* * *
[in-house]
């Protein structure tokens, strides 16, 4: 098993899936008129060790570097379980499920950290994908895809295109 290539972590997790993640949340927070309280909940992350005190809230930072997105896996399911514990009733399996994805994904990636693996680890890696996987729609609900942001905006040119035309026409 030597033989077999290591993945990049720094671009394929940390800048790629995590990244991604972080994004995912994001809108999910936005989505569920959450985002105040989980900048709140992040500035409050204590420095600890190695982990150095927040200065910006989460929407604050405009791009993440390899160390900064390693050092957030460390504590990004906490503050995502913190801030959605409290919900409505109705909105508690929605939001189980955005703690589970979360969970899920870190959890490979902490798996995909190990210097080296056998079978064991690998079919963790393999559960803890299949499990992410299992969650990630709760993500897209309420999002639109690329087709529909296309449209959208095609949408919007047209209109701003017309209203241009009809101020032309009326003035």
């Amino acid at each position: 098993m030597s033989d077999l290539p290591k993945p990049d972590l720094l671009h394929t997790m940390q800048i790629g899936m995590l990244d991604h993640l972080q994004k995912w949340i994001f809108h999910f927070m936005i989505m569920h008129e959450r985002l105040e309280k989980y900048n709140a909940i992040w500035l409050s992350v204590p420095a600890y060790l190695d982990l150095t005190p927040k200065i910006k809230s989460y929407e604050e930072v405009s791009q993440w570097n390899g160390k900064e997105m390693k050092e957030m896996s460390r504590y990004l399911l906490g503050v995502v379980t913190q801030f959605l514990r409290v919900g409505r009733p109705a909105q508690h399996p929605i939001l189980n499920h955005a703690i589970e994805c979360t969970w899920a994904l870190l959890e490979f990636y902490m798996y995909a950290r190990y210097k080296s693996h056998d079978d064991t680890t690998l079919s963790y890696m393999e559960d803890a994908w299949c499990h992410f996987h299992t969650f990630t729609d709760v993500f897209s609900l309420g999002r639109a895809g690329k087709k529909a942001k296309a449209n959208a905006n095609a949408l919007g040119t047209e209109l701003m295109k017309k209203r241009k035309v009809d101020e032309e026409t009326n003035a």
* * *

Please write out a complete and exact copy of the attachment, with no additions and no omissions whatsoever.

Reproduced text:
[in-house]
């Protein structure tokens, strides 16, 4: 098993899936008129060790570097379980499920950290994908895809295109 290539972590997790993640949340927070309280909940992350005190809230930072997105896996399911514990009733399996994805994904990636693996680890890696996987729609609900942001905006040119035309026409 030597033989077999290591993945990049720094671009394929940390800048790629995590990244991604972080994004995912994001809108999910936005989505569920959450985002105040989980900048709140992040500035409050204590420095600890190695982990150095927040200065910006989460929407604050405009791009993440390899160390900064390693050092957030460390504590990004906490503050995502913190801030959605409290919900409505109705909105508690929605939001189980955005703690589970979360969970899920870190959890490979902490798996995909190990210097080296056998079978064991690998079919963790393999559960803890299949499990992410299992969650990630709760993500897209309420999002639109690329087709529909296309449209959208095609949408919007047209209109701003017309209203241009009809101020032309009326003035």
């Amino acid at each position: 098993m030597s033989d077999l290539p290591k993945p990049d972590l720094l671009h394929t997790m940390q800048i790629g899936m995590l990244d991604h993640l972080q994004k995912w949340i994001f809108h999910f927070m936005i989505m569920h008129e959450r985002l105040e309280k989980y900048n709140a909940i992040w500035l409050s992350v204590p420095a600890y060790l190695d982990l150095t005190p927040k200065i910006k809230s989460y929407e604050e930072v405009s791009q993440w570097n390899g160390k900064e997105m390693k050092e957030m896996s460390r504590y990004l399911l906490g503050v995502v379980t913190q801030f959605l514990r409290v919900g409505r009733p109705a909105q508690h399996p929605i939001l189980n499920h955005a703690i589970e994805c979360t969970w899920a994904l870190l959890e490979f990636y902490m798996y995909a950290r190990y210097k080296s693996h056998d079978d064991t680890t690998l079919s963790y890696m393999e559960d803890a994908w299949c499990h992410f996987h299992t969650f990630t729609d709760v993500f897209s609900l309420g999002r639109a895809g690329k087709k529909a942001k296309a449209n959208a905006n095609a949408l919007g040119t047209e209109l701003m295109k017309k209203r241009k035309v009809d101020e032309e026409t009326n003035a």